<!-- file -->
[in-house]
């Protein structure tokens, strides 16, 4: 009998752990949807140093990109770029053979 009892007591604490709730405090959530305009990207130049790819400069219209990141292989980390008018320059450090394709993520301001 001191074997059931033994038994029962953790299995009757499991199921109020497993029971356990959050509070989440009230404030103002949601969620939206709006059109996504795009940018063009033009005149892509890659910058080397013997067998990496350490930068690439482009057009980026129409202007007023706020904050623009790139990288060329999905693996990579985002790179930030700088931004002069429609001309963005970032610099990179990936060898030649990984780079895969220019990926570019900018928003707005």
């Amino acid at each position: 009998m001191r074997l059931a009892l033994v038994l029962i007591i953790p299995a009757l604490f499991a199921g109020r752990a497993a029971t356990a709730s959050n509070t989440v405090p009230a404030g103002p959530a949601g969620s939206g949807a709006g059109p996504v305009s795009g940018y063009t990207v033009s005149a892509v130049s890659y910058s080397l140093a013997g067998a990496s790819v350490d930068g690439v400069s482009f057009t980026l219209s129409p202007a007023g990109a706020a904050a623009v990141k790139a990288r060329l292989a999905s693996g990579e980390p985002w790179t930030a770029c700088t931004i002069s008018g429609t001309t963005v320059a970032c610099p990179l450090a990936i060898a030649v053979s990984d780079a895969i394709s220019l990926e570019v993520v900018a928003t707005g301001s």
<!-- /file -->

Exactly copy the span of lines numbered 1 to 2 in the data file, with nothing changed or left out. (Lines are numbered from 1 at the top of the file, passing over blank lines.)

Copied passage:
[in-house]
């Protein structure tokens, strides 16, 4: 009998752990949807140093990109770029053979 009892007591604490709730405090959530305009990207130049790819400069219209990141292989980390008018320059450090394709993520301001 001191074997059931033994038994029962953790299995009757499991199921109020497993029971356990959050509070989440009230404030103002949601969620939206709006059109996504795009940018063009033009005149892509890659910058080397013997067998990496350490930068690439482009057009980026129409202007007023706020904050623009790139990288060329999905693996990579985002790179930030700088931004002069429609001309963005970032610099990179990936060898030649990984780079895969220019990926570019900018928003707005």